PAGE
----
While Pica’s piece was formally beautiful in the museum, previous iterations of Asamble have been sited in public squares—Plaza de los Dos Congresos, Buenos Aires (2015), and Peckham Square, London (2016)—and to more conceptual ends. In these contexts, performances were free and open to all[2], such that viewers who stumbled upon them had to navigate the performers’ circular paths and motion, and were jolted out of their expected experience with public space. In Buenos Aires, the piece was performed in front of the Argentinian House of Congress, where the artist’s use of chairs and methodical movements mimicked the idea that having a seat at the table is part of collective rule and order. By comparison, the indoor iteration at the Guggenheim felt stilted—perhaps if performed across the street in Central Park, the work could have maintained its original spirit.

Naufus Ramírez-Figueroa’s A Brief History of Architecture in Guatemala (Breve Historia de la Arquitectura en Guatemala) (2010) began with three performers dressed in large, simply rendered white costumes that emulated architectural styles prevalent in Latin America: a Mesoamerican pyramid, a Spanish colonial church, and a Modernist block in reference to the Bank of Guatemala. The costumes call upon not only a specificity of place, but also of the histories of indigenous culture, colonization, and politically inspired Modernism.

Naufus Ramírez-Figueroa. A Brief History of Architecture in Guatemala (Breve Historia de la Arquitec-tura en Guatemala), 2010; performance. Courtesy of the Guggenheim. Photos: Enid Alvarez © Solomon R. Guggenheim Foundation, 2017.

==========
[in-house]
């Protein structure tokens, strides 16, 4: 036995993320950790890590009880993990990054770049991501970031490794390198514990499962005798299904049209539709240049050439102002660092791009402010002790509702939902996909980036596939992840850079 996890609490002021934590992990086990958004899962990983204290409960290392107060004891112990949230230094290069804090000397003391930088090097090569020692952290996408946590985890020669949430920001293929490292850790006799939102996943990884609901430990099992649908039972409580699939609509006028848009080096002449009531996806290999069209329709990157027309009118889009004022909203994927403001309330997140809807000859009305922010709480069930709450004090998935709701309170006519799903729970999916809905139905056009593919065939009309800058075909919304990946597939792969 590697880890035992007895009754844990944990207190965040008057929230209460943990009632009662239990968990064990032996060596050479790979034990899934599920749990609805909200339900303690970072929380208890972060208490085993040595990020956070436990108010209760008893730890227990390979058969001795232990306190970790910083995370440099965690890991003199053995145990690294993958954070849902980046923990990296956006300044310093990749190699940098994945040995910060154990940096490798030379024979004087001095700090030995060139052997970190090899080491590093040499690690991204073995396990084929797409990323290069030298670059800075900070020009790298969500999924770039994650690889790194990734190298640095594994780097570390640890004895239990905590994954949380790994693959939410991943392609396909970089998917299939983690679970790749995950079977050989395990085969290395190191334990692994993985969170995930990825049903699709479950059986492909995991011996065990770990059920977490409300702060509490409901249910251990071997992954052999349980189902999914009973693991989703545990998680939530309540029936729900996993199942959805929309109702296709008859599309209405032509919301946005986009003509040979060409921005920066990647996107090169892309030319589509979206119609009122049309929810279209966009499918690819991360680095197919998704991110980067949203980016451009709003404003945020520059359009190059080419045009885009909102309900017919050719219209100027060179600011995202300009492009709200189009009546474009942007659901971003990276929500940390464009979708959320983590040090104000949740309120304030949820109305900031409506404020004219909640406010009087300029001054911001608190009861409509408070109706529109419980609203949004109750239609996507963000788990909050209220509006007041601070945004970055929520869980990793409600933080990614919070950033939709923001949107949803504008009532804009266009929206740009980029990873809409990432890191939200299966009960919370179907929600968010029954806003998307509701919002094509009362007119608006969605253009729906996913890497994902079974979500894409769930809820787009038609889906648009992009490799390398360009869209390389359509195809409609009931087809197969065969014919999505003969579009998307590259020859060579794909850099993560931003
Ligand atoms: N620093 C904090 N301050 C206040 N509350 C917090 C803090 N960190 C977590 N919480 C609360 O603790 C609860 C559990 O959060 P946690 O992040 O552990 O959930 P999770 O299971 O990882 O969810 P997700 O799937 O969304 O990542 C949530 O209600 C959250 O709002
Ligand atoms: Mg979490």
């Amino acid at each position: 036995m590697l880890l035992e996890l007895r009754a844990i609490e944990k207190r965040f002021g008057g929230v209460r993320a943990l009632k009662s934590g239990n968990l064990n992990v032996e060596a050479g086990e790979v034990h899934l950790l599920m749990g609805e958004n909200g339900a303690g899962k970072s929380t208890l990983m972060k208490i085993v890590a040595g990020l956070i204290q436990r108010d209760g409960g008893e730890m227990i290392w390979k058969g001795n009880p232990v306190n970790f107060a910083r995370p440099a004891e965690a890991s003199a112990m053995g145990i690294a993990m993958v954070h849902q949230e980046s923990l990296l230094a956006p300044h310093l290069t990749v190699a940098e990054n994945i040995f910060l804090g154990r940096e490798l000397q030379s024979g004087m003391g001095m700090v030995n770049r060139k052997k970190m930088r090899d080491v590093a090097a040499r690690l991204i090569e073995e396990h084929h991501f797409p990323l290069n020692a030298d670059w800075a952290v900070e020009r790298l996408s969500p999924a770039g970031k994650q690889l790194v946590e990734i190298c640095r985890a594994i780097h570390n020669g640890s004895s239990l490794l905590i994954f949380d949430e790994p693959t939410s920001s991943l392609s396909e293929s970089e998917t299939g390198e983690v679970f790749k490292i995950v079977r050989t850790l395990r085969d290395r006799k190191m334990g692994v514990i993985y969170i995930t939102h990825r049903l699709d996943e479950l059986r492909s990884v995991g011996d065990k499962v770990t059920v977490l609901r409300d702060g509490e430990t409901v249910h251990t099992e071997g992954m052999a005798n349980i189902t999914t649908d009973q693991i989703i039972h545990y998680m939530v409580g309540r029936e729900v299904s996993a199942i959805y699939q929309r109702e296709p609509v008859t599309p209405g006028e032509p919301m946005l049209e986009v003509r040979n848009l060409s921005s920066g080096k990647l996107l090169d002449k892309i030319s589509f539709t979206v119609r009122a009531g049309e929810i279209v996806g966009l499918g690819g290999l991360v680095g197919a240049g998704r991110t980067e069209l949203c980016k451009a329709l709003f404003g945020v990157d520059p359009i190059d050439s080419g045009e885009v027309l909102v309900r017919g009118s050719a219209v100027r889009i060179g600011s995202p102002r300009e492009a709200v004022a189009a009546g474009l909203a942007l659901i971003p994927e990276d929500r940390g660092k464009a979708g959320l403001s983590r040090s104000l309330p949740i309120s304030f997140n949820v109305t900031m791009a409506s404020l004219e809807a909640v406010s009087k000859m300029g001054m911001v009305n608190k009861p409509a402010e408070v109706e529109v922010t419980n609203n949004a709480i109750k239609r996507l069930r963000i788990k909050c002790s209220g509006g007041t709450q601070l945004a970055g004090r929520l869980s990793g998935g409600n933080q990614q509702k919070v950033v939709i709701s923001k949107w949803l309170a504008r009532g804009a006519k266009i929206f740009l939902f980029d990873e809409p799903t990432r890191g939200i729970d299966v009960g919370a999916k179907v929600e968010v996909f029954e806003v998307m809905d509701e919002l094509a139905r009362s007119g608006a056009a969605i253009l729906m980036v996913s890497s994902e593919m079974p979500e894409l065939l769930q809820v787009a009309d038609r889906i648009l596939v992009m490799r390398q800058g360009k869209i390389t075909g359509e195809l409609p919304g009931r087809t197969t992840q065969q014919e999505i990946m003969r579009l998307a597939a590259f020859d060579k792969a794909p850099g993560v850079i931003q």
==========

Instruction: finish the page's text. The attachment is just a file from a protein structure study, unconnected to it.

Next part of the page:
Naufus Ramírez-Figueroa. A Brief History of Architecture in Guatemala (Breve Historia de la Arquitectura en Guatemala), 2010; performance. Courtesy of the Guggenheim. Photos: Enid Alvarez © Solomon R. Guggenheim Foundation, 2017. 

The architecturally adorned performers entered the rotunda’s floor by individually twirling down the ramp. With only their legs, arms, and faces poking of out their large and rigid costumes, the performers danced absurdly and rather elegantly in their ungainly costumes. The dancing was interrupted when the largest form, the pyramid, bumped into another dancer, causing part of his costume to fall off; a barrage of crashing continued until all of the costumes were destroyed. In shattering these architectural forms, Ramírez-Figueroa speaks to the destruction of cultures in history and the collision that occurs during hybridization. The performance was made even more poignant within Frank Lloyd Wright’s iconic American Modernist building. With the costumes obliterated, the performers stood without their shells, naked. Architecture, like clothes, covers and protects, but also restricts us. In revealing their bodies, it became clear that they also represented variations within Latinx skin tones.